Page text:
Several types of fenestrated tubes are available: "Lo-Profile" tracheostomy tube (Portex Inc.), Low-pressure cuffed tracheostomy tube (Shiley Medical, Mallinckrodt Inc.), and Tracoe flex tracheostomy tubes (Boston Medical Products) are examples of cuffed or cuffless precut fenestrated tracheostomy tubes. These are available in a variety of sizes (Figure 38-2).16 The fenestration is a hole in the outer cannula. When the inner cannula is removed, the fenestration is open, providing airflow through the vocal cords, thus allowing speech. These are double cannula tubes, which permit speech when the cuff is deflated, the inner cannula is removed, and the tube is plugged. When the cuff is inflated and the inner cannula is in place, positive
pressure ventilation is possible and protection from aspiration of material into the lower airway is provided. Patients are considered candidates for a cuffed fenestrated tracheostomy tube when swallowing function is adequate. Airway protection can be evaluated with a modified barium swallow or a bedside test using blue-stained ice chips or water. Prior to the use of these devices, patients must 1) be able to protect their lower airway, 2) be able to clear secretions with minimal assistance, 3) have only a modest amount of secretions, and 4) be capable of spontaneous ventilation for at least a 2-hour period.
Upper airway patency should be evaluated prior to the placement of a fenestrated tube. A simple bedside method is to remove the tracheostomy tube, occlude the stoma with gauze, and evaluate the patient's breathing pattern using the patient's natural airway. If a patient has difficulty breathing, as evidenced by inspiratory stridor or retractions, then the fenestrated tube should not be placed.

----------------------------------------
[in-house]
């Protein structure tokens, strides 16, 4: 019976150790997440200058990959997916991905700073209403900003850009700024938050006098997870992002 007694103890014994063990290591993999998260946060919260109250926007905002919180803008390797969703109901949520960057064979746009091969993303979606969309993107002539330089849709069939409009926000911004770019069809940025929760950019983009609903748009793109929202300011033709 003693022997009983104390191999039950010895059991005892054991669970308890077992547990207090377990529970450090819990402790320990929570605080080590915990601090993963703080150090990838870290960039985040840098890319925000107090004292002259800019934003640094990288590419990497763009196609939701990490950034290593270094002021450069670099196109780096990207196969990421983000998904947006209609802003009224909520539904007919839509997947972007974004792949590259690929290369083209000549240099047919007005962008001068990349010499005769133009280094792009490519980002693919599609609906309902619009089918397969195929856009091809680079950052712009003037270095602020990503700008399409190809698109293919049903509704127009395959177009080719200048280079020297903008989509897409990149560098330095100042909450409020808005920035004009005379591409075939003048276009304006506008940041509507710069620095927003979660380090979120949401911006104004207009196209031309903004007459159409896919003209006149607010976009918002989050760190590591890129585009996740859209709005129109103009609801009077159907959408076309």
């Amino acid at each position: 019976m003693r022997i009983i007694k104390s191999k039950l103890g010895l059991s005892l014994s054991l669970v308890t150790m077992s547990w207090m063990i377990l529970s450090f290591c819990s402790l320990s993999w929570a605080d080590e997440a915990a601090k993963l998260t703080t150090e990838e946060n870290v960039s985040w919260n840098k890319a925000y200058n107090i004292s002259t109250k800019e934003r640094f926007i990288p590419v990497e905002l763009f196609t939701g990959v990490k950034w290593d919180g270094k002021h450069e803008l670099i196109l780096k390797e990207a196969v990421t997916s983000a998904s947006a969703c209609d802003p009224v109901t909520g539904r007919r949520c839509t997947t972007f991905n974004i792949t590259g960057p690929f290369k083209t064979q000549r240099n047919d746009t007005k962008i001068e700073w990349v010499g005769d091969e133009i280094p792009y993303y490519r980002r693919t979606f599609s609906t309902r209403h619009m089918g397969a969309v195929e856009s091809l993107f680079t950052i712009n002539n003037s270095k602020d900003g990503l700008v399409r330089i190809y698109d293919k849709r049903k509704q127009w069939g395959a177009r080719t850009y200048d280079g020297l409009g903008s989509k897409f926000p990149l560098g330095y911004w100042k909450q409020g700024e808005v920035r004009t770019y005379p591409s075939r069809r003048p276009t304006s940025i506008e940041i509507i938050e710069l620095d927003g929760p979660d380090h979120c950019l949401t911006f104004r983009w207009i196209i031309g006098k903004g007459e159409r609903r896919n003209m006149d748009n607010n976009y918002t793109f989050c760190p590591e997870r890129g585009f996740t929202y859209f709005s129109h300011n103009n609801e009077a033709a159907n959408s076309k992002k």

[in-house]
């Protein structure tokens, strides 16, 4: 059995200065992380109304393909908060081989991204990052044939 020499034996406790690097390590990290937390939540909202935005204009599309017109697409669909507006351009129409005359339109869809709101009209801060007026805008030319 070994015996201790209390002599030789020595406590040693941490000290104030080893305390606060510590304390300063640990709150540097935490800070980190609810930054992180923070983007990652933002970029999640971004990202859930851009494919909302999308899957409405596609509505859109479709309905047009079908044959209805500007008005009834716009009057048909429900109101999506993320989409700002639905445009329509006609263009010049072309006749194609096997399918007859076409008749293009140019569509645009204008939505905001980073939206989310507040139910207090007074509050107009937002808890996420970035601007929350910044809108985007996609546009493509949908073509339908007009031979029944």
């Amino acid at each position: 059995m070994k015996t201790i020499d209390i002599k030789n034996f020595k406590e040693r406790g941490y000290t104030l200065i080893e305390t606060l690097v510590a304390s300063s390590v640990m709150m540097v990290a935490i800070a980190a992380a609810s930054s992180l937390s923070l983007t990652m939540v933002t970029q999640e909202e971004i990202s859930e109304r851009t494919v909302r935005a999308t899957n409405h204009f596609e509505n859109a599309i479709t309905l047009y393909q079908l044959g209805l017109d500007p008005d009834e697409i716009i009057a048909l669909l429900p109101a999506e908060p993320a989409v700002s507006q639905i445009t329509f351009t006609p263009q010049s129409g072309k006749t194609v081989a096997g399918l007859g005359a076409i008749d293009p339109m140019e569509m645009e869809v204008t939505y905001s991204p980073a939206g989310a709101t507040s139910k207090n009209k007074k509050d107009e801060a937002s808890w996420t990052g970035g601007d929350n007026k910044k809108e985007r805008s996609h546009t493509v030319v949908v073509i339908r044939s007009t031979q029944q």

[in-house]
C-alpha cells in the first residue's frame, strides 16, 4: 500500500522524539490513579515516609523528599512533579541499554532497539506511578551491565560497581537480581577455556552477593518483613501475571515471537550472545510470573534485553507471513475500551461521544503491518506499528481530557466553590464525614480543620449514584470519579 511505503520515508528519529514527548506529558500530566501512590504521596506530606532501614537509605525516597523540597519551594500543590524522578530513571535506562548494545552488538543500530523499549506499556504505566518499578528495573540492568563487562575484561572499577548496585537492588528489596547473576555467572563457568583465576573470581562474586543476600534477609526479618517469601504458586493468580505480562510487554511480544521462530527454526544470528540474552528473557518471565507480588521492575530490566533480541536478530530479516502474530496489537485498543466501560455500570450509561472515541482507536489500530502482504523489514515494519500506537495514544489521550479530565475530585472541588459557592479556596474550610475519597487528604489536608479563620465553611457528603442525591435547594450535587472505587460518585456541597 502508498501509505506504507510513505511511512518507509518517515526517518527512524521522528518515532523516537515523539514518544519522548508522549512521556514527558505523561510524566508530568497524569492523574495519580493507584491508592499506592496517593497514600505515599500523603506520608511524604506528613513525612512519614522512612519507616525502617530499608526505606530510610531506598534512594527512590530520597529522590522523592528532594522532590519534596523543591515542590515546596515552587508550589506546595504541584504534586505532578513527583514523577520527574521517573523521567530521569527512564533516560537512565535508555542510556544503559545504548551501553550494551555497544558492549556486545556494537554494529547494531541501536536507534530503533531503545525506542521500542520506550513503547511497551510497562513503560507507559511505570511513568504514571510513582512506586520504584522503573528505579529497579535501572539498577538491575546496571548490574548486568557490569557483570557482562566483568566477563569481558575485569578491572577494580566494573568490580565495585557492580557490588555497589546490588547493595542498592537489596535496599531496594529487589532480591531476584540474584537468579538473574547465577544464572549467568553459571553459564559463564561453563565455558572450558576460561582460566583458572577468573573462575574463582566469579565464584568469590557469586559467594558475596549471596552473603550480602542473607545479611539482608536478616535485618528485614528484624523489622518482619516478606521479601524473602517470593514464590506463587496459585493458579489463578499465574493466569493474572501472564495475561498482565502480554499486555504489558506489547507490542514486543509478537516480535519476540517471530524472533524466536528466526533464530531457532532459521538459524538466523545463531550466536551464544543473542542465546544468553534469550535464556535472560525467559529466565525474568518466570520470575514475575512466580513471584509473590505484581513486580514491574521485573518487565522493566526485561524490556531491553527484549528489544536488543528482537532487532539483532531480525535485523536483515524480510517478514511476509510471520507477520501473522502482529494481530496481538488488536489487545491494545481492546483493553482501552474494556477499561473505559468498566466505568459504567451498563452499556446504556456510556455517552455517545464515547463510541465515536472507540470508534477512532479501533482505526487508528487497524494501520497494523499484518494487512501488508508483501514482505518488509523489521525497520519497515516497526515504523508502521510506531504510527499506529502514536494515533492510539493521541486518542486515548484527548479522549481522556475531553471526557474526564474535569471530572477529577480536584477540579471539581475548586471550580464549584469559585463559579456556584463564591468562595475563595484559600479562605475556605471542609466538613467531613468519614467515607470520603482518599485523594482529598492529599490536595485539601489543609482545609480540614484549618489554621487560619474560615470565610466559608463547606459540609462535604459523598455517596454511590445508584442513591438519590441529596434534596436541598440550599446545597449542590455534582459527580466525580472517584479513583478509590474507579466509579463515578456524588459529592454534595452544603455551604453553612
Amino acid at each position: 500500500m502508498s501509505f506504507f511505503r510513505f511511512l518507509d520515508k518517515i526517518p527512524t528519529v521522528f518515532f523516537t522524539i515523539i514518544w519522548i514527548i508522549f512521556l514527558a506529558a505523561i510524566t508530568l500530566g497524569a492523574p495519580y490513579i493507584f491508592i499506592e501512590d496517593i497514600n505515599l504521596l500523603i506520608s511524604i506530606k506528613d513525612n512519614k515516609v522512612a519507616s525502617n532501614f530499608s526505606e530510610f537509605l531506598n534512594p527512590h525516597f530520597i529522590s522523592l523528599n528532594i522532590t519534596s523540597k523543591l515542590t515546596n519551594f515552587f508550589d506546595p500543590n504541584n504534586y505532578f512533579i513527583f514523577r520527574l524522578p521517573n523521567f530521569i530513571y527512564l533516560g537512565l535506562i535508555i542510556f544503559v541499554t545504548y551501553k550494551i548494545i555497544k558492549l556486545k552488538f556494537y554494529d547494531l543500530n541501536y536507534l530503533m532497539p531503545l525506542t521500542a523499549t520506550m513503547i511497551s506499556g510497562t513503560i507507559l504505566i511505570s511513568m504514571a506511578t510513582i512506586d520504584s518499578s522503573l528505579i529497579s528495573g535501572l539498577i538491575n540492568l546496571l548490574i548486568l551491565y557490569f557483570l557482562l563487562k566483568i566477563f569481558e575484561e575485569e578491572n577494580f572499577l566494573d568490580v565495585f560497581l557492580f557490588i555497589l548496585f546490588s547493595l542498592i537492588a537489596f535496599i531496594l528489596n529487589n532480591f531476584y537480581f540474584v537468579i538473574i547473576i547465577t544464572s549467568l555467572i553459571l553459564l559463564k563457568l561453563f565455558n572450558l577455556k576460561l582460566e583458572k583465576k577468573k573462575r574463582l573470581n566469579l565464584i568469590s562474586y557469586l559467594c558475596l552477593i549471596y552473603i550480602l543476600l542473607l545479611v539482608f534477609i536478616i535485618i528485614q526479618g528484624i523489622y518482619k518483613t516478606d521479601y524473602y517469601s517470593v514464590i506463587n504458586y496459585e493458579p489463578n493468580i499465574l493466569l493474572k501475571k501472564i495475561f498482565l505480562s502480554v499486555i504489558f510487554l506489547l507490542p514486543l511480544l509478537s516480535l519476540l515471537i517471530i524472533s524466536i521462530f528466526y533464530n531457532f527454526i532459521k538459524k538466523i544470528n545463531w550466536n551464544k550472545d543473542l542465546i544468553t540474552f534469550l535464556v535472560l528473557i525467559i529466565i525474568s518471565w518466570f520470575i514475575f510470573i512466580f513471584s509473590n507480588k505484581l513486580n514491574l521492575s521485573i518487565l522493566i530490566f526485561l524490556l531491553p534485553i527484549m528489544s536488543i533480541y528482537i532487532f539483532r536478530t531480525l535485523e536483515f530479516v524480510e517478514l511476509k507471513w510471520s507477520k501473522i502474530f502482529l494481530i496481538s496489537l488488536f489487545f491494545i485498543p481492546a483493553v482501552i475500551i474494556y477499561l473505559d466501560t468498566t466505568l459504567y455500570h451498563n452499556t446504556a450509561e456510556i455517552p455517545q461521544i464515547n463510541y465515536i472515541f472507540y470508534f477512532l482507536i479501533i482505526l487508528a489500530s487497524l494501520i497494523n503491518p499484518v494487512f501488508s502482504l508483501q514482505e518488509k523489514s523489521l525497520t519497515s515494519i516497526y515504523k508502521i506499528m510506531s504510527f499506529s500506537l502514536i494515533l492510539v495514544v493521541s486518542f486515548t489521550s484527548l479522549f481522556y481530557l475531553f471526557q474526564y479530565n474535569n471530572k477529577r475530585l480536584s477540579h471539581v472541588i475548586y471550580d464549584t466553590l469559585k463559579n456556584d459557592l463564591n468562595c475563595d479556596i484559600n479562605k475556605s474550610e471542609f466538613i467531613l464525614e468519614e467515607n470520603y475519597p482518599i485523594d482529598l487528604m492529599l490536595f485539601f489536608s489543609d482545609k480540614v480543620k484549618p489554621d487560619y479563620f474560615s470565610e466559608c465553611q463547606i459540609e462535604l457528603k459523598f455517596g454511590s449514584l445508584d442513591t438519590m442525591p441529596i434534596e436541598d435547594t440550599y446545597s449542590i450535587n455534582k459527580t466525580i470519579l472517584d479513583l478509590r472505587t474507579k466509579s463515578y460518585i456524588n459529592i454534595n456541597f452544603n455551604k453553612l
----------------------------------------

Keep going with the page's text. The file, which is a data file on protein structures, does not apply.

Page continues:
To insure proper alignment of the fenestration within the tracheal lumen, either a lateral neck x-ray or bedside measurements should be obtained (Figure 38-3). At the bedside, the distance from the skin to the anterior and posterior tracheal walls can be measured using a simple technique. A sterile pipe cleaner, as depicted, is useful for this approach. These maneuvers help to avoid occlusion of the fenestration with tracheal tissue, by insuring proper position within the tracheal lumen. This procedure should be performed for cuffless fenestration as well.
Manufactured prefenestrated tubes may be adequate for only a small percentage of patients, due to anatomical variation and pathology. Serious upper airway obstruction has been reported in the presence of improperly positioned fenestrations.17 Therefore, custom fenestrated tubes can be ordered or, in some cases, crafted at the bedside. The size of the fenestration generally should not be larger than the lumen of the tracheostomy tube; large fenestrations allow more contact with the tracheal wall, often stimulate granulation tissue growth, and weaken the structure of the tube. It is suggested that this type of tube be examined by direct vision (flashlight or flexible bronchoscope) on a routine basis.18
figure 38-3 Bedside technique of measuring for fenestration.
An alternative approach is to use a nonfenestrated tracheostomy tube with the cuff deflated and the proximal opening occluded or "capped" to provide the ability to talk as air flows around the tube and through the cords. This method can be dangerous due to resistance and the substantial effort required to move air up and around the nonfenestrated tube through the upper airway.19 If this method is used, monitor the patient's pattern and rate of respiration for increased effort to breathe, and listen to airflow characteristics over the lateral neck with a stethoscope. Patients may have difficulty clearing secretions using a nonfenestrated capped tracheostomy tube. Pulse oximetry is recommended throughout the entire weaning procedure.
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